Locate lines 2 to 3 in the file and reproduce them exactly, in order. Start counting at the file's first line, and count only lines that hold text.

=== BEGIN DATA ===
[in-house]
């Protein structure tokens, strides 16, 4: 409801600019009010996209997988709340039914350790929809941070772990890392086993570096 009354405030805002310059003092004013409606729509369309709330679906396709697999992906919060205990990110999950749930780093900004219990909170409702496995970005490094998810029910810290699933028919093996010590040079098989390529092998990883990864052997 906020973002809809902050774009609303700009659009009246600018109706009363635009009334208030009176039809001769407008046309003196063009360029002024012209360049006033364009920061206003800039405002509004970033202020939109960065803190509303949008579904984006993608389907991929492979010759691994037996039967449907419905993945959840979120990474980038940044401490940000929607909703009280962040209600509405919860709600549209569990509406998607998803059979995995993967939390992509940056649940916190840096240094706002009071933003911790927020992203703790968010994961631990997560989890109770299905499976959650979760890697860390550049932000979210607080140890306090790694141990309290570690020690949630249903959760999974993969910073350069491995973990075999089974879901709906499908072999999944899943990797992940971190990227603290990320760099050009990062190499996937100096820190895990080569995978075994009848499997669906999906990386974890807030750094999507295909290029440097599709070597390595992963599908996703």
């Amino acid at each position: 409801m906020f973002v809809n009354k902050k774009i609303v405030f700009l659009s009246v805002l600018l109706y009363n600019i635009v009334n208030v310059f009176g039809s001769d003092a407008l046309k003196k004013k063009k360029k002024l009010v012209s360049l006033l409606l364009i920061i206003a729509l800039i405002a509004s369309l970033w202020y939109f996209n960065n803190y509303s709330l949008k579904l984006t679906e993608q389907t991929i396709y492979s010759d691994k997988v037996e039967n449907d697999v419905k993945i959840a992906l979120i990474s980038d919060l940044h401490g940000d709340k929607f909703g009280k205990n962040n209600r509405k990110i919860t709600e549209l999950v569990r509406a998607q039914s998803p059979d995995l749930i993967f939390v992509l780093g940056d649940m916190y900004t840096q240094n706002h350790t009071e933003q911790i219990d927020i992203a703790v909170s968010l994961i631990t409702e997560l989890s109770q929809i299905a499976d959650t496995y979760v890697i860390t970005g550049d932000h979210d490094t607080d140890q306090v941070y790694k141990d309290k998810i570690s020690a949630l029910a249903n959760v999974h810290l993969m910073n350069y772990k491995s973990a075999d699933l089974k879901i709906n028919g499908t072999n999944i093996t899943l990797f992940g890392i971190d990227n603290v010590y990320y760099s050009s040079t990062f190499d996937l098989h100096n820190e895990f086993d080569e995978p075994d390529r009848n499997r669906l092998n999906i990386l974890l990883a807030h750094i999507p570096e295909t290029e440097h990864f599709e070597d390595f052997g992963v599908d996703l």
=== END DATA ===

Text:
């Protein structure tokens, strides 16, 4: 409801600019009010996209997988709340039914350790929809941070772990890392086993570096 009354405030805002310059003092004013409606729509369309709330679906396709697999992906919060205990990110999950749930780093900004219990909170409702496995970005490094998810029910810290699933028919093996010590040079098989390529092998990883990864052997 906020973002809809902050774009609303700009659009009246600018109706009363635009009334208030009176039809001769407008046309003196063009360029002024012209360049006033364009920061206003800039405002509004970033202020939109960065803190509303949008579904984006993608389907991929492979010759691994037996039967449907419905993945959840979120990474980038940044401490940000929607909703009280962040209600509405919860709600549209569990509406998607998803059979995995993967939390992509940056649940916190840096240094706002009071933003911790927020992203703790968010994961631990997560989890109770299905499976959650979760890697860390550049932000979210607080140890306090790694141990309290570690020690949630249903959760999974993969910073350069491995973990075999089974879901709906499908072999999944899943990797992940971190990227603290990320760099050009990062190499996937100096820190895990080569995978075994009848499997669906999906990386974890807030750094999507295909290029440097599709070597390595992963599908996703």
């Amino acid at each position: 409801m906020f973002v809809n009354k902050k774009i609303v405030f700009l659009s009246v805002l600018l109706y009363n600019i635009v009334n208030v310059f009176g039809s001769d003092a407008l046309k003196k004013k063009k360029k002024l009010v012209s360049l006033l409606l364009i920061i206003a729509l800039i405002a509004s369309l970033w202020y939109f996209n960065n803190y509303s709330l949008k579904l984006t679906e993608q389907t991929i396709y492979s010759d691994k997988v037996e039967n449907d697999v419905k993945i959840a992906l979120i990474s980038d919060l940044h401490g940000d709340k929607f909703g009280k205990n962040n209600r509405k990110i919860t709600e549209l999950v569990r509406a998607q039914s998803p059979d995995l749930i993967f939390v992509l780093g940056d649940m916190y900004t840096q240094n706002h350790t009071e933003q911790i219990d927020i992203a703790v909170s968010l994961i631990t409702e997560l989890s109770q929809i299905a499976d959650t496995y979760v890697i860390t970005g550049d932000h979210d490094t607080d140890q306090v941070y790694k141990d309290k998810i570690s020690a949630l029910a249903n959760v999974h810290l993969m910073n350069y772990k491995s973990a075999d699933l089974k879901i709906n028919g499908t072999n999944i093996t899943l990797f992940g890392i971190d990227n603290v010590y990320y760099s050009s040079t990062f190499d996937l098989h100096n820190e895990f086993d080569e995978p075994d390529r009848n499997r669906l092998n999906i990386l974890l990883a807030h750094i999507p570096e295909t290029e440097h990864f599709e070597d390595f052997g992963v599908d996703l």